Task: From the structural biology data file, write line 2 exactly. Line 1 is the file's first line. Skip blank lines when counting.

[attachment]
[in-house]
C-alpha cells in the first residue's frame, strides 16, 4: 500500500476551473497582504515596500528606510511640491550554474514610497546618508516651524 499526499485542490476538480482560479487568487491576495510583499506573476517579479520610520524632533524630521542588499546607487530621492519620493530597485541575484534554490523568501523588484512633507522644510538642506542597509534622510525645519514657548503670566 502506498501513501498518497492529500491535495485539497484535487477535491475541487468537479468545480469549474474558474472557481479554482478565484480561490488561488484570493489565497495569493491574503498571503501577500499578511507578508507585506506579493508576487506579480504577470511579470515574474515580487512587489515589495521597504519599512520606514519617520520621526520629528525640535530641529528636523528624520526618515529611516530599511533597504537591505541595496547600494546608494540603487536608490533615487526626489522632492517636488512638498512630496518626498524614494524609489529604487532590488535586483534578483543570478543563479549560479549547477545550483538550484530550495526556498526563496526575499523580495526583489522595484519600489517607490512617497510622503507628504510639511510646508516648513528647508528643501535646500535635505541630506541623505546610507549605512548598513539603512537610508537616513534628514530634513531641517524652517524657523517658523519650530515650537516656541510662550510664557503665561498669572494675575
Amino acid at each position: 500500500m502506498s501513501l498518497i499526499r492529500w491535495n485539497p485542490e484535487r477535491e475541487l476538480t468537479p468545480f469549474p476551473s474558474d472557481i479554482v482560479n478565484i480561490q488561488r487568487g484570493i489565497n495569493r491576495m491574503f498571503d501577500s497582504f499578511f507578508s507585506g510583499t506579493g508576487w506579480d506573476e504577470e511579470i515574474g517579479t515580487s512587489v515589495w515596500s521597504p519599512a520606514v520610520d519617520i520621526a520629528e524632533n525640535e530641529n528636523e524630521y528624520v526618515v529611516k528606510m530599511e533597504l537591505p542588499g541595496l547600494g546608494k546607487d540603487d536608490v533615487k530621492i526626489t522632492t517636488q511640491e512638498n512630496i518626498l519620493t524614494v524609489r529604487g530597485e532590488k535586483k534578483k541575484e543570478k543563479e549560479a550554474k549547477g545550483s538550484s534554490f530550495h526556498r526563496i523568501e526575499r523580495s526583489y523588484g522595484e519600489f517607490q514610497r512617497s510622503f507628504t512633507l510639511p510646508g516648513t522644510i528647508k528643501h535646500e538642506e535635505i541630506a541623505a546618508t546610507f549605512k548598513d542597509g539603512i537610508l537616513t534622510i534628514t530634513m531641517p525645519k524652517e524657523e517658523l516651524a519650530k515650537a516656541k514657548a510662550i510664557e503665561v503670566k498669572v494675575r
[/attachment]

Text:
C-alpha cells in the first residue's frame, strides 16, 4: 500500500476551473497582504515596500528606510511640491550554474514610497546618508516651524 499526499485542490476538480482560479487568487491576495510583499506573476517579479520610520524632533524630521542588499546607487530621492519620493530597485541575484534554490523568501523588484512633507522644510538642506542597509534622510525645519514657548503670566 502506498501513501498518497492529500491535495485539497484535487477535491475541487468537479468545480469549474474558474472557481479554482478565484480561490488561488484570493489565497495569493491574503498571503501577500499578511507578508507585506506579493508576487506579480504577470511579470515574474515580487512587489515589495521597504519599512520606514519617520520621526520629528525640535530641529528636523528624520526618515529611516530599511533597504537591505541595496547600494546608494540603487536608490533615487526626489522632492517636488512638498512630496518626498524614494524609489529604487532590488535586483534578483543570478543563479549560479549547477545550483538550484530550495526556498526563496526575499523580495526583489522595484519600489517607490512617497510622503507628504510639511510646508516648513528647508528643501535646500535635505541630506541623505546610507549605512548598513539603512537610508537616513534628514530634513531641517524652517524657523517658523519650530515650537516656541510662550510664557503665561498669572494675575